First up, it'd be Hertz (Hz), not megahertz (MHz). Refresh rate, the rate at which a CRT screen is redrawn, is measured in Hertz - cycles, or in this case frames, per second. Canonically, flicker stops being noticeable from about 72Hz upwards, though most people find 85Hz and better looks noticeably better than 75Hz.
The only display specifications that'll be in megahertz (millions of cycles per second) are the video card's pixel clock - the maximum number of pixels the thing can draw per second - and the bandwidth of the video cable. The normal monitor specs are maximum horizontal frequency (or horizontal scan rate) and maximum refresh rate. Horizontal frequency is the number of lines the monitor can draw per second, and is measured in kilohertz (kHz) - thousands of cycles per second.
Divide the maximum horizontal frequency a monitor can manage by the number of lines in a given resolution - 768, say - plus a bit to give the electron beams time to get back from the bottom right corner to the top left one, and you've got the maximum refresh rate the monitor can possibly manage at that resolution.
IBM's specs for the part number 654940N G94 monitor, which is what I presume you have, say that it can manage refresh rates from 50 to 160Hz, depending on resolution. Higher resolutions require lower refresh rates.
The monitor's maximum horizontal frequency is 95kHz. So in 1600 by 1200, with 1200 lines to draw per screen, the monitor will be able to manage a refresh rate of less than 79Hz. 75Hz, in fact, according to its specs.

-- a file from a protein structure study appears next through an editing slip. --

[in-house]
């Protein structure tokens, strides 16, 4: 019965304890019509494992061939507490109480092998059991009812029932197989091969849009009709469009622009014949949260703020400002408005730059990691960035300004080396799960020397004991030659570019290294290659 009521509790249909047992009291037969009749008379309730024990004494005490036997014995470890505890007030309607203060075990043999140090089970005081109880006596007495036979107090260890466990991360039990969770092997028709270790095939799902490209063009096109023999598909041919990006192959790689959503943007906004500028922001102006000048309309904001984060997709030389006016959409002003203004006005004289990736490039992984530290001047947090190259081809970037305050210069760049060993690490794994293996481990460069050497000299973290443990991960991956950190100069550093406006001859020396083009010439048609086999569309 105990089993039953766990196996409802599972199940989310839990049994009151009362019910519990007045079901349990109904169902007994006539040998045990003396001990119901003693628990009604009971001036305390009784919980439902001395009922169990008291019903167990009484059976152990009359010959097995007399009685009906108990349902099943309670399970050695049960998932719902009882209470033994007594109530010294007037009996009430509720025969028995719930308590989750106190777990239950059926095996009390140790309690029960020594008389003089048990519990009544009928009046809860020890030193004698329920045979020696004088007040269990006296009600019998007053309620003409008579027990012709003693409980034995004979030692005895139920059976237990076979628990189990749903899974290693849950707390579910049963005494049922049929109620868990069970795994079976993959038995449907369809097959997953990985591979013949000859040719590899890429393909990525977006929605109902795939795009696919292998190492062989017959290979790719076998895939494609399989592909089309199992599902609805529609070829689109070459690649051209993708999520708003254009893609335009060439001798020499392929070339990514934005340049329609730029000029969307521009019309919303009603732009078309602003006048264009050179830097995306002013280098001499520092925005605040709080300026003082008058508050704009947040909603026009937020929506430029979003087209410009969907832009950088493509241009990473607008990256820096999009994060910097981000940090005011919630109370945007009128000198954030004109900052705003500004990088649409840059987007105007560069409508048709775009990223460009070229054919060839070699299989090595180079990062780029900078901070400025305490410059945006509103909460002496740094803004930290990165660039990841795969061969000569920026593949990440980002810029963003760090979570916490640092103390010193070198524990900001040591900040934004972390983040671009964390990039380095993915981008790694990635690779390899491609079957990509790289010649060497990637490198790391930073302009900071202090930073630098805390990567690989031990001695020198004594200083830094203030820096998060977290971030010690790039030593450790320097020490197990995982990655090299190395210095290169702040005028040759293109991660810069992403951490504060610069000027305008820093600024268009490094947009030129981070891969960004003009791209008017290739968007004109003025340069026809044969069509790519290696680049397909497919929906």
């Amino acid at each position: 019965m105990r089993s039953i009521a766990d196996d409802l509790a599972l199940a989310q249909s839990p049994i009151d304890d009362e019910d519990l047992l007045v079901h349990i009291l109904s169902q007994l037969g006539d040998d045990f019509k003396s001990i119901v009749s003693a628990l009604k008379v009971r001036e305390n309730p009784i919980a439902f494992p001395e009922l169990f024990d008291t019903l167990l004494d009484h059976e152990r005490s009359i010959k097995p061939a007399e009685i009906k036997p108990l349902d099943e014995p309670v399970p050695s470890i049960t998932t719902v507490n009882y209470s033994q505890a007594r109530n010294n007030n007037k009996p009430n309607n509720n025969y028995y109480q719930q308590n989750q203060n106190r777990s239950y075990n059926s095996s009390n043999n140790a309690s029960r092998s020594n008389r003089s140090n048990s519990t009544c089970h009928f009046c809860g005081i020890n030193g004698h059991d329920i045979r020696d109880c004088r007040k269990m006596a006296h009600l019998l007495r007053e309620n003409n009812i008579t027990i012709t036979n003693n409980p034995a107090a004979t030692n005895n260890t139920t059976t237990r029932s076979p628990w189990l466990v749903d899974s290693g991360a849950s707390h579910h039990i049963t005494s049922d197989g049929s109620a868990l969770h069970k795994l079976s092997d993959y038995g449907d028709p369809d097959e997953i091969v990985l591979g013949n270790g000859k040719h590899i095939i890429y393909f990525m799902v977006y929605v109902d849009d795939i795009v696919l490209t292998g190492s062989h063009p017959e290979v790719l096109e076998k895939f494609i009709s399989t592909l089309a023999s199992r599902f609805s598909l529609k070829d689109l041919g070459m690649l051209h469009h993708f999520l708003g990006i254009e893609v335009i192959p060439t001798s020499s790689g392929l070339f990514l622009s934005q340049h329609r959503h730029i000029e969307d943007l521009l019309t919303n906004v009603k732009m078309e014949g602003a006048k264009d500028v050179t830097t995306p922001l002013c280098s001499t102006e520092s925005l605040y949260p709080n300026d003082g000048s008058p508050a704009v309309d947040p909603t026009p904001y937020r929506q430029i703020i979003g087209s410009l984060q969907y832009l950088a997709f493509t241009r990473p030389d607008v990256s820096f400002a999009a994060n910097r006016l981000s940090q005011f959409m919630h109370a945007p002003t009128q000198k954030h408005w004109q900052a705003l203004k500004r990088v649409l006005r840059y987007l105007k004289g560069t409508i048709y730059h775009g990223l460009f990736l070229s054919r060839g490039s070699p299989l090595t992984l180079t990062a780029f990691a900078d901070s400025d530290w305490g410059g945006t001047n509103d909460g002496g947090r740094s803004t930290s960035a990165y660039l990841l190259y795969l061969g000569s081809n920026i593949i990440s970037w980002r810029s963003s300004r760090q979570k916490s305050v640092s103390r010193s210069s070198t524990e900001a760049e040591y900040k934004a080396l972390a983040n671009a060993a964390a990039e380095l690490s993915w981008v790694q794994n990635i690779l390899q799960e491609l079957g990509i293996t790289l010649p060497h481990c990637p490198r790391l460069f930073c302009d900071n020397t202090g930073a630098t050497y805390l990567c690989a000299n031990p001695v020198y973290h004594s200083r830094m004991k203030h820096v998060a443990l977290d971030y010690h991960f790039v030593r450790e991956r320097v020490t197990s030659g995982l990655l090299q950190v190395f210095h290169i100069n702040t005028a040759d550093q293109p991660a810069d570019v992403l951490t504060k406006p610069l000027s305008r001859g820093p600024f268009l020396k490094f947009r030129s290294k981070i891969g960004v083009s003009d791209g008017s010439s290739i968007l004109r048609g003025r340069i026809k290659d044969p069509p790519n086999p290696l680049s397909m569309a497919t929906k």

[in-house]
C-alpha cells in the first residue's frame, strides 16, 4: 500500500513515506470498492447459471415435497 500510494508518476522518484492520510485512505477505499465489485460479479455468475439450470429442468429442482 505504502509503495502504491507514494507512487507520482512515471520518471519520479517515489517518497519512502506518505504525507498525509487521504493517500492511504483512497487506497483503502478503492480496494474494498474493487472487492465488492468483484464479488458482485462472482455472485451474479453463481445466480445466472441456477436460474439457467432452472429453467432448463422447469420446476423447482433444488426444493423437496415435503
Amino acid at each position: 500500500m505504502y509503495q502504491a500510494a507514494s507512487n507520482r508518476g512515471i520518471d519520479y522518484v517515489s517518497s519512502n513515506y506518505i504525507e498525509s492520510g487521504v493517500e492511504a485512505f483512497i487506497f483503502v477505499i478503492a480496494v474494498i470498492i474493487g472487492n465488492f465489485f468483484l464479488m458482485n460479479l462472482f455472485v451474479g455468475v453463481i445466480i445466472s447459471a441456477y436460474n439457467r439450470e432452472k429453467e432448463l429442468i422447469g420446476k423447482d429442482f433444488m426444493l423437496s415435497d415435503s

If you're using a monitor driver - which is really little more than a list of resolutions and refresh rates - which makes Windows think that your monitor can do a higher refresh rate at a given resolution than it really can, then the "Optimal" refresh rate setting will leave you looking at a black screen, on any fairly recent monitor. Old monitors try to display out-of-range signals and give you impressive scramble-vision as a result; more modern ones just display nothing when the signal's beyond their capabilities.
Try a monitor driver for some other similar screen; perhaps the G94 driver just doesn't have the right numbers in it.
You can also use a proper display-tweaking utility like PowerStrip to hard-set resolution and refresh rate as you like.
I have just bought a Panasonic MX7 MiniDV camera, which came with a FireWire card and Ulead Video Studio 4.0 SE. I run a Celeron 466MHz, and I'm not sure what motherboard it is.
Recently my sister had a wedding and after a whole day of filming I finally finished all the editing on my computer. All I have to do now is render the movie, which will take about 30 hours.
I leave it running, but every time I come to check on it and I take the computer out of standby, the program has stopped working and the rendering process has ceased. I cannot continue where it left off, so have no choice but to start again, and still the same thing happens.
I have tried everything to stop the comp from going into standby but no success. I have switched off all screensavers and in the BIOS power section I have disabled all power saving modes and put everything on "always on" but still the computer goes to standby after every 20 minutes. If it was a short movie and the rendering took only 5 hours then maybe I could go and move the mouse every 20 minutes, but over 30 hours, if I miss a turn and do not move the mouse in time then the rendering stops again.